Antonio Stradivari (1644-1737)

The maker of the “Stradivarius” or “Strad” stringed instruments is the most famous luthier of all times. During his long life he made at least 1,116 instruments. It is assumed that only around half of his instruments survived until today, but the exact number is not known.

His instruments were regarded to be the best stringed instruments ever created already during his life. They are highly prized for their superb tonal qualities

and excellent playing characteristics.

Stradivari was a perfectionist and his instruments are perfectly executed. He sold them often to the royalty and laid the foundations of stringed instrument-as-an-investment. His instruments were always highly valued and were often kept safely in cabinets.

Bartolomeo Giuseppe Guarneri del Gesù (1698-1744)

The most prominent luthier after Antonio Stradivari was Giuseppe Guarneri del Gesù. The term “del Gesù” originates from the Greek abbreviation for Jesus (IHS) (Jesu Hominum Salvator) and a Roman cross that Guarneri used on the labels inside his instruments. It indicates veneration for the Holy Name.

Contrary to Stradivari, Guarneri del Gesù made his instruments quickly and sold them for a low price. Despite of this also his instruments are exceptional and highly valued.

Only around 135 violins, none viola and one cello build by Guarneri survived until our time.

Why Are The Instruments By Stradivari And Guarneri So Special?

The master stringed instruments made by Antonio Stradivari and Giuseppe Guarneri del Gesù excel in a supreme powerful, rich and colourful tone that is ideal for a solo instrument.

A Stradivarius in a good condition emits high-frequency sounds in a range where human hearing is the most sensitive. These frequencies become more audible in larger rooms. That makes the Stradivarius ideal for concerts in spacious concert halls and for performances together with big philharmonic orchestras.

The sound of these sublime instruments is so very characteristic that an observant listener can distinguish their superior tone when hearing the same artist playing on different instruments.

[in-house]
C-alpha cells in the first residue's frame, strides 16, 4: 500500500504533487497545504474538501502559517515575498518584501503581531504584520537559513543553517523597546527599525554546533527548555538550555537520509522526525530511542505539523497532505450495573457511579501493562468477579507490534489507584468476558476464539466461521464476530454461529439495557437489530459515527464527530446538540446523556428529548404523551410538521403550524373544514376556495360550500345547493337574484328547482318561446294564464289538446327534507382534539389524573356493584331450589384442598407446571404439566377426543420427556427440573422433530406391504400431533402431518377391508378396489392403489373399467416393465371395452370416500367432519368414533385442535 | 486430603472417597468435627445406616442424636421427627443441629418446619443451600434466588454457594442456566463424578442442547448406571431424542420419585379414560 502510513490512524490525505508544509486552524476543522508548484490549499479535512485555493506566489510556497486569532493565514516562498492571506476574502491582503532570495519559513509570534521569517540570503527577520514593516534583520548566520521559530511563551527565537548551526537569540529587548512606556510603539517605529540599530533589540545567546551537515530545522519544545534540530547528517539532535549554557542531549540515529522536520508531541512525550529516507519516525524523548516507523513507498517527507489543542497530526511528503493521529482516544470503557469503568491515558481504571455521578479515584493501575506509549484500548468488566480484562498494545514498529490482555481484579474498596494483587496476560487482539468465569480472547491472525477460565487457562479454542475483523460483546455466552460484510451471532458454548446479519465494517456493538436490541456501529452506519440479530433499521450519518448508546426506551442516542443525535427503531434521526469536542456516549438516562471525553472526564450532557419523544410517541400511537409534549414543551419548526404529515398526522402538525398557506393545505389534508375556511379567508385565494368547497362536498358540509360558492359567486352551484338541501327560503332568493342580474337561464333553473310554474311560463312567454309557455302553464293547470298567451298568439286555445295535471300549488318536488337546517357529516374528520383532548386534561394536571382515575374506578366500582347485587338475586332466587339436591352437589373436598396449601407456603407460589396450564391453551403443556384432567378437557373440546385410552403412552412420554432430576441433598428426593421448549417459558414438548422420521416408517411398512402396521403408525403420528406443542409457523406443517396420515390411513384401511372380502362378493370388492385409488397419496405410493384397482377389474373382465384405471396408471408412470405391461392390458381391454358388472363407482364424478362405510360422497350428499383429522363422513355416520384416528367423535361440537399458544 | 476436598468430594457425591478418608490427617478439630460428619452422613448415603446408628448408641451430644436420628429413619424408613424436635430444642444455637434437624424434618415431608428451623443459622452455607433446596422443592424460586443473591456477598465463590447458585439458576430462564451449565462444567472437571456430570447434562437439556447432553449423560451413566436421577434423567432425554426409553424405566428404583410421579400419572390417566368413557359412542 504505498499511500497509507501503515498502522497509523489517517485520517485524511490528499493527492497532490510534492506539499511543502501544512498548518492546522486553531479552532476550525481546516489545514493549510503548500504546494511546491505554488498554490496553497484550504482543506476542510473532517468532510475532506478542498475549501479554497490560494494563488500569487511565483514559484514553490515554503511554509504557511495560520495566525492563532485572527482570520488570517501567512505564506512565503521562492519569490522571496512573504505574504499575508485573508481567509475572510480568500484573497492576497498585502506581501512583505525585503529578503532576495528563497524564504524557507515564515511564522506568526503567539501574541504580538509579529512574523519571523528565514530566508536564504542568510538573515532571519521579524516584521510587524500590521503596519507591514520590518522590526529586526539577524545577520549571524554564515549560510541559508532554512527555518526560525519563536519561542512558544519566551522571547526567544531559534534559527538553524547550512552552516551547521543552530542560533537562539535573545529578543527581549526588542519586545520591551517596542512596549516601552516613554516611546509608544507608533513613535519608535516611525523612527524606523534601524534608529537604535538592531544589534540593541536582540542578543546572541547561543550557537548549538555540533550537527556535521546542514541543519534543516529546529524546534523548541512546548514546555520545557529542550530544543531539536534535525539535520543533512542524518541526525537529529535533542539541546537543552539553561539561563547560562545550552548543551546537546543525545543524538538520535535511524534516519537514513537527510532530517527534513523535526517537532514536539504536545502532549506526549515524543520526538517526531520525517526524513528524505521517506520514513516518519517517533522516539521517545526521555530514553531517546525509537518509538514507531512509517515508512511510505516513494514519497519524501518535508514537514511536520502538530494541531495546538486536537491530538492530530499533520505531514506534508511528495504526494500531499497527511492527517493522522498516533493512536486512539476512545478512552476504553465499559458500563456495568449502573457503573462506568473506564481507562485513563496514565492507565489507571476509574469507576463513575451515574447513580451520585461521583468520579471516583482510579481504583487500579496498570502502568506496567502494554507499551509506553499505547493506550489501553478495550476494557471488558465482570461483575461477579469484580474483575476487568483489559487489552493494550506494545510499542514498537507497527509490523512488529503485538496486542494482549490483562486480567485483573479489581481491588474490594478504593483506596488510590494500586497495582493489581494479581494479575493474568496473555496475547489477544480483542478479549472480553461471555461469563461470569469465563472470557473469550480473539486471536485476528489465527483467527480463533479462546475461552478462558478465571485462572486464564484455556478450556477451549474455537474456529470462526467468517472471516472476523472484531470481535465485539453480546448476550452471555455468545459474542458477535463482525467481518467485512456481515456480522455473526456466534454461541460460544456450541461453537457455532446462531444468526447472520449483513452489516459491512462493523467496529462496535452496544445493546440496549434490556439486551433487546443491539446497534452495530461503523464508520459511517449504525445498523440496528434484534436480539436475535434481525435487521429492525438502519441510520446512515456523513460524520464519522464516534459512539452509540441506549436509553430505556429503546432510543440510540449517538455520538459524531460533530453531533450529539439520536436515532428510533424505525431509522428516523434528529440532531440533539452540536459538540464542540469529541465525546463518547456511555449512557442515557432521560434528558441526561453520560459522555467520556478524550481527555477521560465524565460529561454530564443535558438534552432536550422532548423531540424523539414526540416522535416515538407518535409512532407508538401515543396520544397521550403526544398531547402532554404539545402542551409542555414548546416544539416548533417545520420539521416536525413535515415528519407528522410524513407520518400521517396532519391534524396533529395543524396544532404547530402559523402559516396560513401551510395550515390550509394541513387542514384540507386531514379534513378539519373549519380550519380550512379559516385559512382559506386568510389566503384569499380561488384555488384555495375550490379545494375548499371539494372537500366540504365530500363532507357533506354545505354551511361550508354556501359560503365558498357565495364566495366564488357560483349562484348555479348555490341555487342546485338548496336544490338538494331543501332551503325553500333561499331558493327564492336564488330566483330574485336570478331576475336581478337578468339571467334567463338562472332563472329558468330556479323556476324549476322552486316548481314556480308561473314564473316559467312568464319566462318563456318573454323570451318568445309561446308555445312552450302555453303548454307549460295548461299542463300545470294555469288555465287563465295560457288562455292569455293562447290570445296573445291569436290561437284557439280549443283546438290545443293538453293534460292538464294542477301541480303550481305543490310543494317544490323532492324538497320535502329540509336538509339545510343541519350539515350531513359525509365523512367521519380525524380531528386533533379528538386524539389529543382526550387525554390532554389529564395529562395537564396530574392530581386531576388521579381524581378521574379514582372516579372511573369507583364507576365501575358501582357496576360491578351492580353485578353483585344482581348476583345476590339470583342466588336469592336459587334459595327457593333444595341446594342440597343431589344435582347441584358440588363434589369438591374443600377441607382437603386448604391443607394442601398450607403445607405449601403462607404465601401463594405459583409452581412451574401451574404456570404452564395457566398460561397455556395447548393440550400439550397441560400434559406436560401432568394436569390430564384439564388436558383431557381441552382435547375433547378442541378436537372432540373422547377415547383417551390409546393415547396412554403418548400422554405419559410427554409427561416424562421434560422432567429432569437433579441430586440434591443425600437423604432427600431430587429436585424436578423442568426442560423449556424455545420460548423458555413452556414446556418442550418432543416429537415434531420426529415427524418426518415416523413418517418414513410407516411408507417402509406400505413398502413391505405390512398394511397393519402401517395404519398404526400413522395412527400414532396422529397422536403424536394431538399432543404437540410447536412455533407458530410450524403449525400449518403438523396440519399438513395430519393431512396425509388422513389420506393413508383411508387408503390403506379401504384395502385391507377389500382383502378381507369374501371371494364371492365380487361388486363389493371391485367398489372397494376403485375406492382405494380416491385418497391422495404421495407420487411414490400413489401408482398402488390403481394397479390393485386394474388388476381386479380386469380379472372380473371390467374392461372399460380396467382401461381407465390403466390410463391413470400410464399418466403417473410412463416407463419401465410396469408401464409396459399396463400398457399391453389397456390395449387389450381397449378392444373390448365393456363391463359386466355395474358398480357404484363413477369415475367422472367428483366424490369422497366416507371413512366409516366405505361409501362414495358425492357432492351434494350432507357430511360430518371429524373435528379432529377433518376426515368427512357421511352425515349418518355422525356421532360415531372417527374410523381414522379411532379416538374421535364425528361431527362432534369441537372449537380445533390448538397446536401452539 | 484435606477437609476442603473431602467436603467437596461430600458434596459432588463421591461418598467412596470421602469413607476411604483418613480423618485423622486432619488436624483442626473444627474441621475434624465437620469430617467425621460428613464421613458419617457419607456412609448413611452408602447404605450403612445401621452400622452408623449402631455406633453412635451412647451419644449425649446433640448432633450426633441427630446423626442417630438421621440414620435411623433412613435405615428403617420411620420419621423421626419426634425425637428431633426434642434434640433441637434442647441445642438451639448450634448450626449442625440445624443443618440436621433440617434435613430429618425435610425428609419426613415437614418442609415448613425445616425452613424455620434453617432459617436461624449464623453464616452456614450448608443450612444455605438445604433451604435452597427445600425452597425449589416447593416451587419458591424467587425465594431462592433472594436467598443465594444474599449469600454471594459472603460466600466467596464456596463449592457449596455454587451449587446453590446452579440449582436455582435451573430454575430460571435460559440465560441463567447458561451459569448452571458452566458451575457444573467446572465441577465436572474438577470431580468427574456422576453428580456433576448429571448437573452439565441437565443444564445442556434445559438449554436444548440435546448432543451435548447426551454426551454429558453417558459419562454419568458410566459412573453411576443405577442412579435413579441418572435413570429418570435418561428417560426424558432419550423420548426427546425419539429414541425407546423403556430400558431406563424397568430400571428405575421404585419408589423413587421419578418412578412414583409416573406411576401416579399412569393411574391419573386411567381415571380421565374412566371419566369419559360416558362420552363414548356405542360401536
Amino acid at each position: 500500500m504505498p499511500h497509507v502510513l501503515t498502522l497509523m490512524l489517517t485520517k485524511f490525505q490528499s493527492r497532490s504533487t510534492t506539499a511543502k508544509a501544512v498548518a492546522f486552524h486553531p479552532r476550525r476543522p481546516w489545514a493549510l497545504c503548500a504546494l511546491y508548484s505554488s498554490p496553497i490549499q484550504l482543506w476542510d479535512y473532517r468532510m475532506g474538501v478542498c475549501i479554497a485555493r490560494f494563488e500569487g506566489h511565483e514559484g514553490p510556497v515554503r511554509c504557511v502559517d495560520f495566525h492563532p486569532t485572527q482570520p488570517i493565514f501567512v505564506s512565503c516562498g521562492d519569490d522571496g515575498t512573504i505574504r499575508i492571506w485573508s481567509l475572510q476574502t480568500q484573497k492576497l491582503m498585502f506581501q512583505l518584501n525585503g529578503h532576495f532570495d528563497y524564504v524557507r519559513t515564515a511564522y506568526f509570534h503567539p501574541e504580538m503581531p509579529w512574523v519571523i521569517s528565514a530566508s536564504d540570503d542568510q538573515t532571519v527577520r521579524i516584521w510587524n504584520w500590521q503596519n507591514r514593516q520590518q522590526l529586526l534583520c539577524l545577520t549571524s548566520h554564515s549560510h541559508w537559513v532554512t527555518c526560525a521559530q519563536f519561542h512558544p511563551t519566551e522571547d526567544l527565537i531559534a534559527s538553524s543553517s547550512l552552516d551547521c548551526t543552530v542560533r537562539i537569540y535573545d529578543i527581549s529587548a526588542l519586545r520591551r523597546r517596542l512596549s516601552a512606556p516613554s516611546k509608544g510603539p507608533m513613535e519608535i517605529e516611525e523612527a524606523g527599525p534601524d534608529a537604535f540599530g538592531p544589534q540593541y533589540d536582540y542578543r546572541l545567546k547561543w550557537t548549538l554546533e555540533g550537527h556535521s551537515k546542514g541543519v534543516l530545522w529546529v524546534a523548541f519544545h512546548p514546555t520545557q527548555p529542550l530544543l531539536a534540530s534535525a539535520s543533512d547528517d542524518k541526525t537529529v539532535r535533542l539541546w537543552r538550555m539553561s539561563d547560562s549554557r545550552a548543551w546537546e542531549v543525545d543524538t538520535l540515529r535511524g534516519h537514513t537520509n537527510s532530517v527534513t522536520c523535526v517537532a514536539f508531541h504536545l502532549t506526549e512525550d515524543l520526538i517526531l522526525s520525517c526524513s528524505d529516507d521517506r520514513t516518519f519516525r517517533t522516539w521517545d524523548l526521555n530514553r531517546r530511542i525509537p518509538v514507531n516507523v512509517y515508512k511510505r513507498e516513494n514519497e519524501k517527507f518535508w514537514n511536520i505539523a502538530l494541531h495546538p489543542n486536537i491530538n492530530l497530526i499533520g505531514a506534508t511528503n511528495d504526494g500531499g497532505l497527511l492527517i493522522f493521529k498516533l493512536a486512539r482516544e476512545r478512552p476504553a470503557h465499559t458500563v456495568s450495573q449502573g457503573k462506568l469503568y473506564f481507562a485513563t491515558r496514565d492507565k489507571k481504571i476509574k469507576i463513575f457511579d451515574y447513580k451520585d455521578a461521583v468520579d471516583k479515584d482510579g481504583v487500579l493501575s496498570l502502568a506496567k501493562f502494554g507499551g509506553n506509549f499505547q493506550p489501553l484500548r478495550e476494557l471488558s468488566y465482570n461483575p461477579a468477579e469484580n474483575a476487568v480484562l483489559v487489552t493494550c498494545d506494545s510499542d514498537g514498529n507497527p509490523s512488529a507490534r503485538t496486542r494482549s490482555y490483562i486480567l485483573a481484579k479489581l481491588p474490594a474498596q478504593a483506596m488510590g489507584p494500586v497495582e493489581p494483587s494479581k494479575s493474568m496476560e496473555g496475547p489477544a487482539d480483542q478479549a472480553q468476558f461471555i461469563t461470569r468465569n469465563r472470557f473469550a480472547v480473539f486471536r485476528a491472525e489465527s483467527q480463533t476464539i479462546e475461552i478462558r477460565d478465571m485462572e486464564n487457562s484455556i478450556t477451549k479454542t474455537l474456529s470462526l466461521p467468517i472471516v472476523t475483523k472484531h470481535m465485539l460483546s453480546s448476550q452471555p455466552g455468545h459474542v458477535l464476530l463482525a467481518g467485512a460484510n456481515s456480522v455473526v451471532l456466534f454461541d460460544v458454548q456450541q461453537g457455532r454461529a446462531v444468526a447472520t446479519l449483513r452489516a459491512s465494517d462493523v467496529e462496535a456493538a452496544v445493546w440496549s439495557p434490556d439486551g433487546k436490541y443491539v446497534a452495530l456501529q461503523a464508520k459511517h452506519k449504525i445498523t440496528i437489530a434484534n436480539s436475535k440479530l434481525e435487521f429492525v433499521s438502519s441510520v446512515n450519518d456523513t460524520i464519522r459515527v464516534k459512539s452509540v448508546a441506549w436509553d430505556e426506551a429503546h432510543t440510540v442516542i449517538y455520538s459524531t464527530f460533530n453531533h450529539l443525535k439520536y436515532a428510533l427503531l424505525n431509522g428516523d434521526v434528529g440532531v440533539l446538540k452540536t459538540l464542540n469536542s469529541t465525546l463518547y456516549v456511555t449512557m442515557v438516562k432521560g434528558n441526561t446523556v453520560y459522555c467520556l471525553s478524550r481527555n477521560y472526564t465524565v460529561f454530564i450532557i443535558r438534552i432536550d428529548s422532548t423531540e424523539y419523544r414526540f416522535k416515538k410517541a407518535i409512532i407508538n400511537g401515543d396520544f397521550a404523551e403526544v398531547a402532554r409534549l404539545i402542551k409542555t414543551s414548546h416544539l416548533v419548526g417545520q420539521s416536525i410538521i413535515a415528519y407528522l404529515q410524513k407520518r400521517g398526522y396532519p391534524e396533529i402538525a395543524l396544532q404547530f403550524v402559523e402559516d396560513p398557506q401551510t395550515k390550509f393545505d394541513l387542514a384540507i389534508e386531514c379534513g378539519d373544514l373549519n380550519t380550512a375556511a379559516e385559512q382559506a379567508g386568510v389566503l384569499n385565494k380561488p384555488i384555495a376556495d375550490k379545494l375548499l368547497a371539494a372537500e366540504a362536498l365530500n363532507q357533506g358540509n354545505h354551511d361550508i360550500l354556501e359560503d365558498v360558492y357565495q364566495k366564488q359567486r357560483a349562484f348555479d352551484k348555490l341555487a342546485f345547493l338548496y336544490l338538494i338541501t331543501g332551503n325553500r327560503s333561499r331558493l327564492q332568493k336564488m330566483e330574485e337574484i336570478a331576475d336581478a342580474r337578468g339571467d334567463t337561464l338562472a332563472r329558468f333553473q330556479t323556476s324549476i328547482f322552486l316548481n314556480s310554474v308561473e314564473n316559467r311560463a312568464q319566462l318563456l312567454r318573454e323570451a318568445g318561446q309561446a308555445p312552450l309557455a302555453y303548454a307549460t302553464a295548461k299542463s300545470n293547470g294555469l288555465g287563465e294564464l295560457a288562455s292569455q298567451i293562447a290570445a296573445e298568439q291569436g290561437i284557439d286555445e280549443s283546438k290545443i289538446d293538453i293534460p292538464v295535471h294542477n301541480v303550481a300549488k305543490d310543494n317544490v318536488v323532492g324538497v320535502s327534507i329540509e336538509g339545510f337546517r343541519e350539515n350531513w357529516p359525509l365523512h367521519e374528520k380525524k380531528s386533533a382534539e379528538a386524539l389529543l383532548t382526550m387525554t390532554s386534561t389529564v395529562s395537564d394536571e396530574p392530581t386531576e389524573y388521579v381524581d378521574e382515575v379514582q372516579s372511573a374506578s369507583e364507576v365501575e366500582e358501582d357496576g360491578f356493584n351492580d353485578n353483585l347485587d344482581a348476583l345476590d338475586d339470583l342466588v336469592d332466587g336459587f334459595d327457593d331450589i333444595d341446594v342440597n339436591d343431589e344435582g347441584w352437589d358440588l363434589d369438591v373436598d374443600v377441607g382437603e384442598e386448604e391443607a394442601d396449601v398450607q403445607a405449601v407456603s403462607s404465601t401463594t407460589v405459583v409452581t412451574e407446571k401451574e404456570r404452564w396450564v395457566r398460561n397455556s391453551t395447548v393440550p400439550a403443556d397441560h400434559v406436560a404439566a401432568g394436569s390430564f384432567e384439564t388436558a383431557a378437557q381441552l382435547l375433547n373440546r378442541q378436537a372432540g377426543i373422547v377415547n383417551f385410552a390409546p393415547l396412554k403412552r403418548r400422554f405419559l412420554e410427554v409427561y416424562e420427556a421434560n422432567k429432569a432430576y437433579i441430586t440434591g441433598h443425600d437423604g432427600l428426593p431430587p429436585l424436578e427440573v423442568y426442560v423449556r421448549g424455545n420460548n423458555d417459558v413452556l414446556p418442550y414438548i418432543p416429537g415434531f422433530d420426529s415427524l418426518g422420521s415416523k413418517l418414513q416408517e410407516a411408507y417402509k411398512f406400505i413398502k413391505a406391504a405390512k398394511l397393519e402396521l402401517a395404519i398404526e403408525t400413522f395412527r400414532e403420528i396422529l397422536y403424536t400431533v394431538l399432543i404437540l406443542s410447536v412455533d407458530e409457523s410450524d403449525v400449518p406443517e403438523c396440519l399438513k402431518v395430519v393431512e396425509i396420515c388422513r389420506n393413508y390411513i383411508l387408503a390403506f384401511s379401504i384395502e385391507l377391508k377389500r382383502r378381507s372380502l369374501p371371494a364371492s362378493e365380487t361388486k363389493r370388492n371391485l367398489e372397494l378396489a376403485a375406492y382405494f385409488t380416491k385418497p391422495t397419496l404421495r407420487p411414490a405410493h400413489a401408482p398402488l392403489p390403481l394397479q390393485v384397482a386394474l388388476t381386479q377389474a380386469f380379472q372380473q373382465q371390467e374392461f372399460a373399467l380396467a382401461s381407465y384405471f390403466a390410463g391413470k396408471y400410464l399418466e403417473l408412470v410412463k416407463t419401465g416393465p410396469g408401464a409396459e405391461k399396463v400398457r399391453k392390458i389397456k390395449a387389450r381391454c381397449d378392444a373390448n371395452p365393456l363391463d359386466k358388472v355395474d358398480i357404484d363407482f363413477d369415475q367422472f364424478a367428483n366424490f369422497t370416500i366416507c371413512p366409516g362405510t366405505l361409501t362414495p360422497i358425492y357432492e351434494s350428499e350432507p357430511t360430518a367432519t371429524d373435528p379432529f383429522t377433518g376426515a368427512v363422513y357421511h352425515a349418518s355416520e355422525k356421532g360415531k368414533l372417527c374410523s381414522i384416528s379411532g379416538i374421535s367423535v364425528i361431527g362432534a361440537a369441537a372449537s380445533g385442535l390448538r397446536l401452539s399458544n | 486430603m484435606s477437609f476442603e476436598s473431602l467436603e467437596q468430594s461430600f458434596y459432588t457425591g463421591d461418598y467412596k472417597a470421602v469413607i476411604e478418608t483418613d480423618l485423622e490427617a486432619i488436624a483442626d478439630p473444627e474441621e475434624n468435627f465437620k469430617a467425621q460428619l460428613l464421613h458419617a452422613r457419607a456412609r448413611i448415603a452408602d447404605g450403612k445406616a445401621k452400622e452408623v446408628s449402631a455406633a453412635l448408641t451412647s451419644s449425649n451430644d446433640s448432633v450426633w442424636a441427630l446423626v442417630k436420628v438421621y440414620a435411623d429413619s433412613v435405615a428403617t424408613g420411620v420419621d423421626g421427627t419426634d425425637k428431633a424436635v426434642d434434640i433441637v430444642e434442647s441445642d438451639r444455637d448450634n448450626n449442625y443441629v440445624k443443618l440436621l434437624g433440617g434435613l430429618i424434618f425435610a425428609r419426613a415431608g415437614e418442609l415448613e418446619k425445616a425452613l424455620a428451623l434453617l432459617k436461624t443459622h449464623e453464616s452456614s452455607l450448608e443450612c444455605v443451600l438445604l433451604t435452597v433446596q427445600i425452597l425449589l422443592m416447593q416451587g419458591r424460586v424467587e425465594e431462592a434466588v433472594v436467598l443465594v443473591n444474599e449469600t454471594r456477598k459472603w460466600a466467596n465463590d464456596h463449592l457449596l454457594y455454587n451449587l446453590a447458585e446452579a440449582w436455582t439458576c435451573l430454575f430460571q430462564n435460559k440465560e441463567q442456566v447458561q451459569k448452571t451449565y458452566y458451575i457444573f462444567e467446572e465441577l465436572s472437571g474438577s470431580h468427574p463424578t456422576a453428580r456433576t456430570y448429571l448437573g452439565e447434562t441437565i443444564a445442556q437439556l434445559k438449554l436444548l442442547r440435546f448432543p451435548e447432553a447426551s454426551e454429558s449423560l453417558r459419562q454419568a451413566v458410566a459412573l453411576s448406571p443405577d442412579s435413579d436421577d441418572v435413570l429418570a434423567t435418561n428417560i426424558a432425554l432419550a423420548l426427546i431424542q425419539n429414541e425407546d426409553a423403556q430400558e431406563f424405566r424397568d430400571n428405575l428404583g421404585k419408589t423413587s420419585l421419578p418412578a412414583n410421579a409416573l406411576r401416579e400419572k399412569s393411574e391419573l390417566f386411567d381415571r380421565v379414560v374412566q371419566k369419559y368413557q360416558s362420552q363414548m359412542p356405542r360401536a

The sound of the old master instruments is not only superior in the vivacity of the tone; it is also insistent and captivatingly beautiful. The lustre and beauty of the instrument’s tone is as close you can come to the immaculate voice of a great opera diva.

The instrument by Stradivari is like a finely tuned sports car. Just a little touch is needed to spark a reaction.

Science has not invented an instrument that could measure or quantify the beauty of a sound yet. Only the metaphysical investigation could possibly tackle the phenomenon.

Thousands of hours and millions of dollars were spent in the search for the secret formula of the old master stringed instruments made by Stradivari and Guarneri, but no clear all-explaining answer was found. Neither using x-rays or the wood of specially grown trees nor anything else has helped to re-create their excellent characteristics.

Many imitations of Stradivari violins have been made, but none of them could successfully duplicate the creations of the master luthier from Cremona.

Some of the most critical factors that make it impossible to build an instrument with the same extraordinary qualities today are:

  • The climate three hundred years ago was different than we know it today and affected in a positive way the quality of wood.At that time Europe experienced what is called “the little ice age” - extremely cold temperatures and long winters. In the colder climate the trees grew slower and the wood was denser and more resonant.
  • Today nobody knows for sure the wood treatment procedures used prior to the building of the instruments and prior to its varnishing.
  • The favourable effect of the varnish on the sound as well as on the visual beauty of the instrument was never successfully imitated.
  • Some of the old luthier knowledge is lost

Even if we new all the stringed instrument-building secrets of the great masters Antonio Stradivari and Giuseppe Guarneri del Gesù, only a uniquely talented and gifted master luthier of the same calibre could give birth to comparable instruments today.

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